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More chikungunya cases in Port Sudan hospitals

February 15 - 2019 PORT SUDAN
Waiting for a doctor at the Port Sudan Teaching Hospital (aispo.org)
Waiting for a doctor at the Port Sudan Teaching Hospital (aispo.org)

The number of incidences of chikungunya fever has increased in Port Sudan. Health centres have witnessed a spike in the number of new patients.

Journalist Osman Hashim told Radio Dabanga that some health centres and hospitals are experiencing unprecedented overcrowding because of the sudden rise in the number of patients.

He pointed to the outbreak of fever among households in the area of the Red Sea state capital, amid the rise of prices of intravenous pendulum solution from SDG220 to SDG300 ($6.30*).

He said that the state government failed to provide enough spray to eliminate mosquitoes that carry the disease. The Aedes aegypti mosquito, the same kind that spreads dengue and Zika virus, transmits the virus. It is characterised by an abrupt onset of fever, frequently accompanied by joint pain.

There is no specific antiviral drug treatment for chikungunya. Most patients recover fully within weeks, but in some cases joint pain may persist for several months, or even years. With older people, the disease can contribute to the cause of death.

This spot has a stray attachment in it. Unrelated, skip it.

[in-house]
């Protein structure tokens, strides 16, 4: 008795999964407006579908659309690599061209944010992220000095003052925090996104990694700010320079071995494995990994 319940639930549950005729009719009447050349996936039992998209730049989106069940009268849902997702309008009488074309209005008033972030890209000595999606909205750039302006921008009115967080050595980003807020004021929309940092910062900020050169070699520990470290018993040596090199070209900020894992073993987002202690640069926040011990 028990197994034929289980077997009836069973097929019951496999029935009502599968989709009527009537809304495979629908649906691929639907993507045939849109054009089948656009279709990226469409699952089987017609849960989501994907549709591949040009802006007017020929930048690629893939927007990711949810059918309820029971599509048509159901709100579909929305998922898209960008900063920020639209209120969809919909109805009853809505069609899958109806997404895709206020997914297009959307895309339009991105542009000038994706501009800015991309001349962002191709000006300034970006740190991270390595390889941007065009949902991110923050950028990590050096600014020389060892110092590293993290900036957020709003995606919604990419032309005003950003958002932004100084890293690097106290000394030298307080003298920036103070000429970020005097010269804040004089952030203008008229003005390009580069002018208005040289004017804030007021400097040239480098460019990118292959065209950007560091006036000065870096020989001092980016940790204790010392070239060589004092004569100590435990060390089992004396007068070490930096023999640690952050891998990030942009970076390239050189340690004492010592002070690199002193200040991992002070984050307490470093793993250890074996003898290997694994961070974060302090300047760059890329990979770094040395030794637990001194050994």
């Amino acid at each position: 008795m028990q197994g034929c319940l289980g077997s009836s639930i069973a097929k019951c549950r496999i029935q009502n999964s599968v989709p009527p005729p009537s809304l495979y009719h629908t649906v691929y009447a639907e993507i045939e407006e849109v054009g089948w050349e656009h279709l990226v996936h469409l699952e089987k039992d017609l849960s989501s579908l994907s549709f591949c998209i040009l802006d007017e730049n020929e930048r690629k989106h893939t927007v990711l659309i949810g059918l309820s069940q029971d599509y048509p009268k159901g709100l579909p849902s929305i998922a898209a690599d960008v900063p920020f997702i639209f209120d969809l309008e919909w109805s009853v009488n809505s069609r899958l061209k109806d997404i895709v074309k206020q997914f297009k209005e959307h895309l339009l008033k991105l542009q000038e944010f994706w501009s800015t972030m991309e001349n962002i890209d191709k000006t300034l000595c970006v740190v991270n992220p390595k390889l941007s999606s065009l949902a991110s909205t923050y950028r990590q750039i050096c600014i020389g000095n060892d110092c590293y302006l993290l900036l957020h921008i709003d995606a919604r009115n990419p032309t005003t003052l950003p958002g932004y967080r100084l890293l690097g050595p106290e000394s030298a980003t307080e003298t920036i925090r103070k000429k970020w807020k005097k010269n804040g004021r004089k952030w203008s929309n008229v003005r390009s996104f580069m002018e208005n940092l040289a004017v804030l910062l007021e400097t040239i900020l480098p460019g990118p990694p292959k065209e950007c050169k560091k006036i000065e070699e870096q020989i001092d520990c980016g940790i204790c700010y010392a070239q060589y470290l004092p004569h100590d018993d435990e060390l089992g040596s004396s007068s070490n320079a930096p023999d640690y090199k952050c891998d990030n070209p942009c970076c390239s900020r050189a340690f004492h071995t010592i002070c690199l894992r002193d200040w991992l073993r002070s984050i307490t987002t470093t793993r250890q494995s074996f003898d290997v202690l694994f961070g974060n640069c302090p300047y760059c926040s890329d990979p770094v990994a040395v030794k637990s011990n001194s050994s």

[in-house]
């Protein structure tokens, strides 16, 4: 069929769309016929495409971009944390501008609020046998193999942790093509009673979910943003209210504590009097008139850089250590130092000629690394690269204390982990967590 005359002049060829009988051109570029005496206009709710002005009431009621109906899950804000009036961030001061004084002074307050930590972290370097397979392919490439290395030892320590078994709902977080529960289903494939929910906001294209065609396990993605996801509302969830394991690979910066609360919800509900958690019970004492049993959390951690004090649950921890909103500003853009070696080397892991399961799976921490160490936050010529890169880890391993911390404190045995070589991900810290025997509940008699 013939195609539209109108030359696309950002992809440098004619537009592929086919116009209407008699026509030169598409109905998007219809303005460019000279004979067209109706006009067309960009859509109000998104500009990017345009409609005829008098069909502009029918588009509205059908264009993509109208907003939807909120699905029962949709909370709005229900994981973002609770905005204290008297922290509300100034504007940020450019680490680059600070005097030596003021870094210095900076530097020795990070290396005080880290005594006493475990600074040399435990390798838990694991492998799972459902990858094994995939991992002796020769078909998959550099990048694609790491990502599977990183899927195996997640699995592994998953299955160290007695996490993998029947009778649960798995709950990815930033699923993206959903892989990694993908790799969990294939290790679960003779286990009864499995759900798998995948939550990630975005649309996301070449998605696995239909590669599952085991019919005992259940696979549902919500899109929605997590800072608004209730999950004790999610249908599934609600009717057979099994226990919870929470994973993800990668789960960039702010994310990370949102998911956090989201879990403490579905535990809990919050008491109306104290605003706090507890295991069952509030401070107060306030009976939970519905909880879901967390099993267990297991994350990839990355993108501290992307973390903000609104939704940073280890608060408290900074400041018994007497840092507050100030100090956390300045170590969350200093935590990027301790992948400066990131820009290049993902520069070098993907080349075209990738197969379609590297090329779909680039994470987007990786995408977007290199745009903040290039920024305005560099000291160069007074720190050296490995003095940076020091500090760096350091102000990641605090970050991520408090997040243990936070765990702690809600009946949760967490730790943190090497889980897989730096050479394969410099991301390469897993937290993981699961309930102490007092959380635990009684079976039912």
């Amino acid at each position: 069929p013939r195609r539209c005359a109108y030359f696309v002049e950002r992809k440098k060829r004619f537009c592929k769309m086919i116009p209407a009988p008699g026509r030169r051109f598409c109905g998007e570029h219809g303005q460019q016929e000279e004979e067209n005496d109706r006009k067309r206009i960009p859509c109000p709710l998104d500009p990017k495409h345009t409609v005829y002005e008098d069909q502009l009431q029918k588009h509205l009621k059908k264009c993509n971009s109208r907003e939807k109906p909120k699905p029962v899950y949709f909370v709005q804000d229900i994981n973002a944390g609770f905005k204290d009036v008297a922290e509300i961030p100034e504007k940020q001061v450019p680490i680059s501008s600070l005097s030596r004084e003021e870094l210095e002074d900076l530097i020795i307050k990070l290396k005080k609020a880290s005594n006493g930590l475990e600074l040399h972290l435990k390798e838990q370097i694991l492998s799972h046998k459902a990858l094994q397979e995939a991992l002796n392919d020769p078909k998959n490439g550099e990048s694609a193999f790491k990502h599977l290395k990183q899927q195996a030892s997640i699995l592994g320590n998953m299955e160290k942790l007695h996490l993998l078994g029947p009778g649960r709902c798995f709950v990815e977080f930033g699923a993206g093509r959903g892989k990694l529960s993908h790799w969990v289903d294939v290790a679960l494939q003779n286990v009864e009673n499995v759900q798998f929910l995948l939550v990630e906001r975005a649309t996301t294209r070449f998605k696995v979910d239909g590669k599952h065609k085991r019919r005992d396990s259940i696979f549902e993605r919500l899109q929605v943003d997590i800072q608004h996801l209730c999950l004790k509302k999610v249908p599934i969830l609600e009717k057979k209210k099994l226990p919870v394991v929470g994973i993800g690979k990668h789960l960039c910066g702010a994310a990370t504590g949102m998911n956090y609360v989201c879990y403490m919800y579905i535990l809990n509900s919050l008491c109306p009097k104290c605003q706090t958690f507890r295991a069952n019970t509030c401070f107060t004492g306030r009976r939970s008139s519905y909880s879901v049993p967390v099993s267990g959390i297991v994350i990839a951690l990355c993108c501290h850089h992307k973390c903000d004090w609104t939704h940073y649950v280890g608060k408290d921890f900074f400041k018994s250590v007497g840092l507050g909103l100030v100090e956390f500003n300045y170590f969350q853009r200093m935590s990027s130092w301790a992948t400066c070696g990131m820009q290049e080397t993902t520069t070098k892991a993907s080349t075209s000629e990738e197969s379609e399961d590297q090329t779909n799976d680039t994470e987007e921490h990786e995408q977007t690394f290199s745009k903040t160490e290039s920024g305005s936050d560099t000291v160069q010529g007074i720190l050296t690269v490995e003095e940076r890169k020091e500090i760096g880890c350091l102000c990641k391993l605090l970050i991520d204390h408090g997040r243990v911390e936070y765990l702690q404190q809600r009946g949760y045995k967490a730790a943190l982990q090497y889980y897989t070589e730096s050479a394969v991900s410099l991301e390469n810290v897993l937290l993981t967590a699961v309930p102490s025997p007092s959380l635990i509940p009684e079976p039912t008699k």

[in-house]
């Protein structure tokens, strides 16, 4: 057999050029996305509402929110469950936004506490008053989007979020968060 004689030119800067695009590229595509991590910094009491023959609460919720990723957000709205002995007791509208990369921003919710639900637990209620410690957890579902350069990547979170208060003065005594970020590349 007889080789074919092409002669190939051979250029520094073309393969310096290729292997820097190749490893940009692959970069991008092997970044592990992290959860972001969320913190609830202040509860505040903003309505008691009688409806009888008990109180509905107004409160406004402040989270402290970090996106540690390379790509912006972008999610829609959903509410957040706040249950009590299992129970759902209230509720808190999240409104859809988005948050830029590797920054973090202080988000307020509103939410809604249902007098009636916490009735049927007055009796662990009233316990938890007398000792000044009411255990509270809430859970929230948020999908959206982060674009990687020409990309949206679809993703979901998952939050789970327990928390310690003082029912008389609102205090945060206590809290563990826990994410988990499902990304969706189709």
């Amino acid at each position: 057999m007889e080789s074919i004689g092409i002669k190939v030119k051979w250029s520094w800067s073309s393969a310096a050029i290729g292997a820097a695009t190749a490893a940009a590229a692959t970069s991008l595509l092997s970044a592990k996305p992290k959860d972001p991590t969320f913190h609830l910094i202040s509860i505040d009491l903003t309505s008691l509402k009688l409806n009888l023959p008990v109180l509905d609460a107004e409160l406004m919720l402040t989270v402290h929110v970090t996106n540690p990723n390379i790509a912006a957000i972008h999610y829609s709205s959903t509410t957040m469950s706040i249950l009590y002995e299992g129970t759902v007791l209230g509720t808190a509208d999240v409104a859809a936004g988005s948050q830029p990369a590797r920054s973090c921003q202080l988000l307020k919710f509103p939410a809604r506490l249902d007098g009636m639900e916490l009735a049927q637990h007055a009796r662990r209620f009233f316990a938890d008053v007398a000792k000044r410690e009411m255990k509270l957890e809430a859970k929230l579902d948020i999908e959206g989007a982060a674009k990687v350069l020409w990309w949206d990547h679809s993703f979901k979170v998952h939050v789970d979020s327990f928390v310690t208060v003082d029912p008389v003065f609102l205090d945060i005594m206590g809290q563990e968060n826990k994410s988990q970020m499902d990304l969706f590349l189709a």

Poor sanitation and contamination of drinking water are blamed for the spread of the mosquitoes.

A recent government report has shown more than 10,000 cases of chikungunya fever in Sudan’s Red Sea state over the past four months. In November, Radio Dabanga reported a rise of rates of chikungunya fever infections in eastern districts of Port Sudan in Red Sea state.

An outbreak of chikungunya began in August last year after heavy rains hit Sudan’s eastern Kassala state and El Gash river flooded large pieces of land. In October, health sources told Radio Dabanga that the number of patients admitted to health centres and private clinics in the eastern Sudanese state was increasing. Government officials reported at the time that at least 13,400 people in Kassala are infected with the mosquito-borne disease.

As effective foreign exchange rates can vary widely in Sudan, Radio Dabanga bases all SDG currency conversions on the Market Makers Mechanism-determined daily US Dollar rate quoted by the Central Bank of Sudan (CBoS).


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